Donald Farr
Former Editor, Mustang Monthly
April 1, 2005

These days, there are two ways to obtain a concours Mustang: buy one already restored (and show-proven) or have one restored. More than likely, you'll enlist the talent of a restoration shop, which can handle everything from farming out the media-blasting and paint to replacing rusty floorpans and bolting everything back together. Or, if your mechanical abilities allow, you can restore the Mustang yourself, farming out only the parts you can't or don't have the equipment to handle. Either way, unless someone gave you the car or you're restoring a rare and desirable model, don't be surprised if the cost of the restoration exceeds the actual value of the Mustang.

But, hey, it's your hobby-better than spending all that money on tee times.

Daily Driver Survival KitPerTronix ignition: No points, no problem. This easy-to-install electronic ignition kit eliminates skipping, hard starting, and no starting caused by worn-out ignition points.

Larger radiator: Nothing's more frustrating more than an overheating Mustang. Larger-than-stock radiators are offered by all Mustang parts vendors. Three-row factory-style radiators are a big improvement, but the aluminum versions are even better.

High-flow fan: Continuing the cooling theme, dump that chump factory four-blade fan and replace it with either a flex-type fan or an electric version. Flex-types with the clutch hub conserve horsepower at higher engine speeds, while electric fans require no horsepower to run at all.

Coolant: Use a quality brand and check the level frequently. Never use just water.

Hoses: Inspect them often, and make sure the lower hose has a spring inside for support. At higher engine speeds, lower hoses can collapse and cut off coolant flow to the radiator.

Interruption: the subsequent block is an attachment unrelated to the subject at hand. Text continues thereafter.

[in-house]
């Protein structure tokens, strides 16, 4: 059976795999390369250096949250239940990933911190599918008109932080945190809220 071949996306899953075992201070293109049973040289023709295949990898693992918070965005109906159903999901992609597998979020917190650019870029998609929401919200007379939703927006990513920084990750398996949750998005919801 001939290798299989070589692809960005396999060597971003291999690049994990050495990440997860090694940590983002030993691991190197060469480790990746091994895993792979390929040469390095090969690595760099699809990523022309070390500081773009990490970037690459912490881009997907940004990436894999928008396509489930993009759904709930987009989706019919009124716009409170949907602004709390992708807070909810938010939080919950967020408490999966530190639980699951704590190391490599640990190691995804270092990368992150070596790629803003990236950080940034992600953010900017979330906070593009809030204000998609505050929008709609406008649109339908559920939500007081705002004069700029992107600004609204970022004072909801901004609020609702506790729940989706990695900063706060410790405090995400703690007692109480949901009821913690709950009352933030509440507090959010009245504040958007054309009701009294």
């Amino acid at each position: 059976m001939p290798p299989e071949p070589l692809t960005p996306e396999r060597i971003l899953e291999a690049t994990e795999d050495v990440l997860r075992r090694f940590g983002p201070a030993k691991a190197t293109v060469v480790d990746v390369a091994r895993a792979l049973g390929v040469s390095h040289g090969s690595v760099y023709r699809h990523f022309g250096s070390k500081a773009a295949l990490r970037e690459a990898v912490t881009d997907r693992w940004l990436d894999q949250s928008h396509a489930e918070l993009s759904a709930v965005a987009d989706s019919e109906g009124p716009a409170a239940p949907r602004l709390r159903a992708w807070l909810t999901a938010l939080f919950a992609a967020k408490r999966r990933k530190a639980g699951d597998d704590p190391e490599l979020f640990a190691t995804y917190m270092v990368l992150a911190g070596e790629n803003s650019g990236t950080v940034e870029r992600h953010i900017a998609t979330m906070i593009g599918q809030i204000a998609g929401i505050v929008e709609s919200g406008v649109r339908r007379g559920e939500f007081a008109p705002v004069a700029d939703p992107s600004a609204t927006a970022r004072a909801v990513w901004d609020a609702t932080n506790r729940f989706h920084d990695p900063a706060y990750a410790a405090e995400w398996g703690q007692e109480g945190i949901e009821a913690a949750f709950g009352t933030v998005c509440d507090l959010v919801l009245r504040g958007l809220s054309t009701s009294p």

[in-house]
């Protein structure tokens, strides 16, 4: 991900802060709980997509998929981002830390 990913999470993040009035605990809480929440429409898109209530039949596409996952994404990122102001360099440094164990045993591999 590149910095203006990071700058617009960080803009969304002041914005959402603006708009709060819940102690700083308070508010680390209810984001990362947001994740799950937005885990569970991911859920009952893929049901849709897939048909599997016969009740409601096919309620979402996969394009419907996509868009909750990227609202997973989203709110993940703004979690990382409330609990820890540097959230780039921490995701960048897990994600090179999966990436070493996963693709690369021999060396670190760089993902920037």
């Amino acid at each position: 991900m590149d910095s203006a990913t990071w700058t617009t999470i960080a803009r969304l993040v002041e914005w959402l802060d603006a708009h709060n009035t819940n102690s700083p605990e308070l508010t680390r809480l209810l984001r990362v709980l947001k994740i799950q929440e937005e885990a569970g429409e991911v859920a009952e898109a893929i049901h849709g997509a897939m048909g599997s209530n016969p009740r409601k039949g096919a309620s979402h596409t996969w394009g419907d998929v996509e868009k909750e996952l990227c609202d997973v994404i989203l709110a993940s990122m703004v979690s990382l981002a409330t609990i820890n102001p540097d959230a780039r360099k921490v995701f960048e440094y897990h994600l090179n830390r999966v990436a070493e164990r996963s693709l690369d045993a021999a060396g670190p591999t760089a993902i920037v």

Heater core: Unless it's relatively new, it's going to blow at some point, so be prepared for leaking coolant on the passenger-side floor. In a pinch, you can cut one of the heater hoses and bypass the heater core by looping the hose from the outlet to the inlet on the water pump.

Brake lights: Check the brake-light switch for proper operation and adjustment. You'd be surprised how many don't operate or engage properly. The last thing you need is an F-150 pickup in your trunk.

Ball-joint grease: Unless you have a boom-box stereo to hide the annoying squeaks, you'll want to keep the ball joints greased. Lubrication also prolongs ball-joint life.

Battery cables: They're cheap, so replace old ones. Otherwise, make sure the connections at the battery terminals are clean. Most no-start problems can be traced to a bad connection between the terminals and the cables.

Battery: If it's over 4 years old, replace it.

Air filter: Change it often, or clean it often if you have one of the cleanable performance versions. An open-element housing, as used on the 289 High-Performance, breathes better and allows you to inspect the condition at a glance.

Tool kit: Be ready for anything, because if it's an old Mustang, anything could happen.

Insurance: Make sure it's adequate and paid up.

Restomod Must-HavesThere are a lot of restomod modifications, but you can't have a true Mustang restomod without these upgrades:

Rack-and-pinion steering: Got to have it for modern steering feel and performance.

Disc brakes: Fronts are good, four-wheel is better.

Power brakes: Master Power has booster kits that fit most '65-'70 Mustangs.

Sixteen-inch or larger wheels: Take your pick of a million choices, but Torq-Thrust IIs remain a favorite.

Electronic ignition: From PerTronix to aftermarket systems from MSD or Mallory.

Fuel-injection: Might as well drop in a complete late-model 5.0.

Overdrive transmission: Late-model AOD for automatics, T5 five-speed or T56 six-speed for the shift-it-yourself crowd.

Suspension kit: Modern handling is the goal.

Comfy seats: We really like the new Classic Sport seats from TMI Products.